There's much to see here. So, take your time, look around, and learn all there is to know about Puerto Vallarta. We hope you enjoy our site and Buen Viaje!
Puerto Vallarta is a favorite second home destination for nearby Guadalajara. Famous for many movie sets and a vibrant boardwalk lined with great bars that put it on the map for many years with Spring Break for Americans and Canadians alike.
Mismaloya was made famous in 1964 when the movie “Night of the Iguana was filed here. Some of the ruins of the movie set still remain west of the beach here. Later the “Predator” was filmed at a jungle location which is now “El Eden”. It fronts on the Mismaloya river. Mountain, and bay views from Mismaloya rival anything in Mexico.
South of Puerto Vallarta you will find a secret beach and waterfall that is worth the hike for great selfies. Rent a water taxi as there are great snorkling spots along the way such as the famous Los Arcos.
A trip to Puerto Vallarta, Jalisco may take you up the coast to the State of Nayarit where the city expands its experience through Nuevo Vallarta where you will find a shore lined with some of the top hotels and resorts.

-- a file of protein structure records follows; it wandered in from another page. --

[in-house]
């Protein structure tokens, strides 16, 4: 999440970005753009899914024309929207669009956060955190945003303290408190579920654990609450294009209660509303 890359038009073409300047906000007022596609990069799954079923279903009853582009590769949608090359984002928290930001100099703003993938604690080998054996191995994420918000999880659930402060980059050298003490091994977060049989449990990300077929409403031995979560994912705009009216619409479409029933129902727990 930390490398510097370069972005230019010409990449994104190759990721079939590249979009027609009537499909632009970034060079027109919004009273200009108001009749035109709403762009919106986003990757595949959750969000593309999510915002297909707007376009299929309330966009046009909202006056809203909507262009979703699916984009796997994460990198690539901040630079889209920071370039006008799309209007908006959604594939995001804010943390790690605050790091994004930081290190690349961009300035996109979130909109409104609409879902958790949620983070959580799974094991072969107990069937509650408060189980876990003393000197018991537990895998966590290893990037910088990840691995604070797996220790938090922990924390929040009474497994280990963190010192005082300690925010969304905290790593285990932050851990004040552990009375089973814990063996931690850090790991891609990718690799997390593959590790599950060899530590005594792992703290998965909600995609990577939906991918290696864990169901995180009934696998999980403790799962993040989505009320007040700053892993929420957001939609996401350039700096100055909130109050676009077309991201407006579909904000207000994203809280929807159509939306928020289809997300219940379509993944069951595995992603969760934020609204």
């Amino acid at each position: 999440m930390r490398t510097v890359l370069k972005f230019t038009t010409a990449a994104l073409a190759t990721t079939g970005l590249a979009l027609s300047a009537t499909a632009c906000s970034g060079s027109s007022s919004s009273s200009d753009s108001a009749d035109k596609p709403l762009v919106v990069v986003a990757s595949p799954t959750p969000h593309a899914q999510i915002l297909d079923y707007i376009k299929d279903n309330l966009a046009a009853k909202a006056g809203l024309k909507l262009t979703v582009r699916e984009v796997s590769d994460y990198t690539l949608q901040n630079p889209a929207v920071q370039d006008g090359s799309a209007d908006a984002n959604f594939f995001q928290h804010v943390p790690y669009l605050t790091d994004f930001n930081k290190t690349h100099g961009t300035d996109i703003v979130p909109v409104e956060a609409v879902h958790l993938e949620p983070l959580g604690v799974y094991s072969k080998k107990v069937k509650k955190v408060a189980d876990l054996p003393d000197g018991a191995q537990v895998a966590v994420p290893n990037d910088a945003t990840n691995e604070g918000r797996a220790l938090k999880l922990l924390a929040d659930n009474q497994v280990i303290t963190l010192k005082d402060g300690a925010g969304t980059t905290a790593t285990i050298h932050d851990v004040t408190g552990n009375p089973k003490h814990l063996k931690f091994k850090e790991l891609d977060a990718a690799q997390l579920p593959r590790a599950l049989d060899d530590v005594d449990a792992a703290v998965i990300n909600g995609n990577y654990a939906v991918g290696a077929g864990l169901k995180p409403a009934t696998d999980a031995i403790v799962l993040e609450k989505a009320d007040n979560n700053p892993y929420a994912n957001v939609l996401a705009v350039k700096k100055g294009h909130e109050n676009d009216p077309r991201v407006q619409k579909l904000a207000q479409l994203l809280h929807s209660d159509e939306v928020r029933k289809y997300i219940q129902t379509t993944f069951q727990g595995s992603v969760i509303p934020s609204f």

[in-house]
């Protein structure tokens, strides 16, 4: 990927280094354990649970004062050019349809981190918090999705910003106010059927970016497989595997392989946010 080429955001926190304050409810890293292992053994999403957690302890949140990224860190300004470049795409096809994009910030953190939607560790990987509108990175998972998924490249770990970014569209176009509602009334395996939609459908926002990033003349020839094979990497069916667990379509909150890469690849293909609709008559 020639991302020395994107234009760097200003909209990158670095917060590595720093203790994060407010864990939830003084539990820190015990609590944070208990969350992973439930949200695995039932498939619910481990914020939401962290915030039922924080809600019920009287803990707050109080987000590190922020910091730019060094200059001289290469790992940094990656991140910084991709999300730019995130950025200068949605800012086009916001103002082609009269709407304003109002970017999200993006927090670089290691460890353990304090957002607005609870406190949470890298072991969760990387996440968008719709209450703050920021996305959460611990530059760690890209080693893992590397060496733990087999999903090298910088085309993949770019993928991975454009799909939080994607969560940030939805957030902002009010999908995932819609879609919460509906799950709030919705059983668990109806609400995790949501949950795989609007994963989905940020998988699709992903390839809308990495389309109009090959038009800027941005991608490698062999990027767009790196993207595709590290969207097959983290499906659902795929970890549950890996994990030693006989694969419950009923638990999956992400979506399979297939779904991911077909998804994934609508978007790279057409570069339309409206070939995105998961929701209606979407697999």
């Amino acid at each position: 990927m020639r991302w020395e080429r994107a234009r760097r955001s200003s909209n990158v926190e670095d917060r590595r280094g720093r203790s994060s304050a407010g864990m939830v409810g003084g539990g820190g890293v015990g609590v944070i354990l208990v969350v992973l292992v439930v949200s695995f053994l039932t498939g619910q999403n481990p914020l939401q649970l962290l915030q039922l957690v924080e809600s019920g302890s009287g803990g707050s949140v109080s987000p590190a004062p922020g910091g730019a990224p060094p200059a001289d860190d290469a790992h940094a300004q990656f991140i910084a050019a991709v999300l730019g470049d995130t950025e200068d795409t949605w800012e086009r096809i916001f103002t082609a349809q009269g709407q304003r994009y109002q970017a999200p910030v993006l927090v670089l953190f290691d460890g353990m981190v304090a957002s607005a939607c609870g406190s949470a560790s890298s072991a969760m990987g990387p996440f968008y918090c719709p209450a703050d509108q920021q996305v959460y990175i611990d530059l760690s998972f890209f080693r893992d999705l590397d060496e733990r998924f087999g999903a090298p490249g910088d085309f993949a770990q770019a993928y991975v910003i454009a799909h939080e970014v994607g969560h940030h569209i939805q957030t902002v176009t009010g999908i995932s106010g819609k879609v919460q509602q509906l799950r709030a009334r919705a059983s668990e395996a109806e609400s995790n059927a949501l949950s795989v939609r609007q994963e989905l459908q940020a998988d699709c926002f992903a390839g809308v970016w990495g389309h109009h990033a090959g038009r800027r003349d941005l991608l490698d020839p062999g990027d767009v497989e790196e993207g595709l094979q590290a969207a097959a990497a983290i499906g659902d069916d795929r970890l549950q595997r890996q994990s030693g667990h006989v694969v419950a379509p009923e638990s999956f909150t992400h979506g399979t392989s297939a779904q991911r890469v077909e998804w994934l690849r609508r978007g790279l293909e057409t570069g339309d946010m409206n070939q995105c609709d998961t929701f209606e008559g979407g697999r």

Just a short drive up to popular Punta Mita is where you will find one of the most famous holes in golf and a destination that has become a golfer's paradise.
The Marietas islands were originally formed many thousands of years ago by volcanic activity, and are completely uninhabited. The islands are about an hour-long boat ride west-northwest from the coast of Puerto Vallarta or a 15-minute boat ride from the resort area of Punta Mita and are visited daily by hundreds of tourists. However, visitors cannot legally set foot on the islands.
Situated in a sort of open sun-drenched crater, this beach is affectionately nicknamed the "hidden beach" or "beach of love" (Playa del Amor), it is accessible only when the tide is low. This beach was created by bombs in the 1900's and the erosion afterwards.
In the early 1900s, the Mexican government began conducting military testing on the islands since they were uninhabited. Many bombings and large explosions took place on the islands causing caves and rock formations to be created. After a massive international outcry, started by scientist Jacques Cousteau in the late 1960s, the government eventually decided to declare the islands a national park and therefore protected against any fishing, hunting or human activity.
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